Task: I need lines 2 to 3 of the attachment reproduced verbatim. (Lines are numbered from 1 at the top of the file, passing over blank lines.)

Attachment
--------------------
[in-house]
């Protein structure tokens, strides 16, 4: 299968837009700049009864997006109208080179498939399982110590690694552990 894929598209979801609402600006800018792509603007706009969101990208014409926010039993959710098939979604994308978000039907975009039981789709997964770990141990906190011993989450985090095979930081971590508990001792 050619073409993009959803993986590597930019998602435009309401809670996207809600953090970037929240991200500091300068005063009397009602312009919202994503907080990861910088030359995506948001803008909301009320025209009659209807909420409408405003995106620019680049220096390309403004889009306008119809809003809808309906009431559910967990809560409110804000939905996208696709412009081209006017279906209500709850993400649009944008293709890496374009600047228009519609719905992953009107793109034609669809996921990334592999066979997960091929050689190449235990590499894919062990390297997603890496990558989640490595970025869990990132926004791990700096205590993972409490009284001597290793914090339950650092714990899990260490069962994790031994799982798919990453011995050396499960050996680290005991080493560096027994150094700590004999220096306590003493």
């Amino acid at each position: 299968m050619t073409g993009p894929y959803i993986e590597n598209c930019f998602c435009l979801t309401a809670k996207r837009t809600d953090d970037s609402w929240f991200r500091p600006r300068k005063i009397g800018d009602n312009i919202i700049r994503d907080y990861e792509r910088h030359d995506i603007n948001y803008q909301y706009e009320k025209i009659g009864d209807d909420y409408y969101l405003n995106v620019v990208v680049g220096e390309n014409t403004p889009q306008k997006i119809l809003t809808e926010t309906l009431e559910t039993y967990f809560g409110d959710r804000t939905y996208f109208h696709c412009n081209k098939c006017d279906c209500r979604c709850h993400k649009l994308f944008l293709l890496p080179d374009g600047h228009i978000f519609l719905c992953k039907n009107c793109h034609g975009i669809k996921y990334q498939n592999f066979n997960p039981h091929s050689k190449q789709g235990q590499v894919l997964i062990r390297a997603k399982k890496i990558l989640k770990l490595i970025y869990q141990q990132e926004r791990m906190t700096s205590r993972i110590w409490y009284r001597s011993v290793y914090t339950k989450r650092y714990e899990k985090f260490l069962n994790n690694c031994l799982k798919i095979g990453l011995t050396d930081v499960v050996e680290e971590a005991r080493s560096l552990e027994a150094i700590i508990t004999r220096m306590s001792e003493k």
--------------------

């Protein structure tokens, strides 16, 4: 299968837009700049009864997006109208080179498939399982110590690694552990 894929598209979801609402600006800018792509603007706009969101990208014409926010039993959710098939979604994308978000039907975009039981789709997964770990141990906190011993989450985090095979930081971590508990001792 050619073409993009959803993986590597930019998602435009309401809670996207809600953090970037929240991200500091300068005063009397009602312009919202994503907080990861910088030359995506948001803008909301009320025209009659209807909420409408405003995106620019680049220096390309403004889009306008119809809003809808309906009431559910967990809560409110804000939905996208696709412009081209006017279906209500709850993400649009944008293709890496374009600047228009519609719905992953009107793109034609669809996921990334592999066979997960091929050689190449235990590499894919062990390297997603890496990558989640490595970025869990990132926004791990700096205590993972409490009284001597290793914090339950650092714990899990260490069962994790031994799982798919990453011995050396499960050996680290005991080493560096027994150094700590004999220096306590003493």
């Amino acid at each position: 299968m050619t073409g993009p894929y959803i993986e590597n598209c930019f998602c435009l979801t309401a809670k996207r837009t809600d953090d970037s609402w929240f991200r500091p600006r300068k005063i009397g800018d009602n312009i919202i700049r994503d907080y990861e792509r910088h030359d995506i603007n948001y803008q909301y706009e009320k025209i009659g009864d209807d909420y409408y969101l405003n995106v620019v990208v680049g220096e390309n014409t403004p889009q306008k997006i119809l809003t809808e926010t309906l009431e559910t039993y967990f809560g409110d959710r804000t939905y996208f109208h696709c412009n081209k098939c006017d279906c209500r979604c709850h993400k649009l994308f944008l293709l890496p080179d374009g600047h228009i978000f519609l719905c992953k039907n009107c793109h034609g975009i669809k996921y990334q498939n592999f066979n997960p039981h091929s050689k190449q789709g235990q590499v894919l997964i062990r390297a997603k399982k890496i990558l989640k770990l490595i970025y869990q141990q990132e926004r791990m906190t700096s205590r993972i110590w409490y009284r001597s011993v290793y914090t339950k989450r650092y714990e899990k985090f260490l069962n994790n690694c031994l799982k798919i095979g990453l011995t050396d930081v499960v050996e680290e971590a005991r080493s560096l552990e027994a150094i700590i508990t004999r220096m306590s001792e003493k």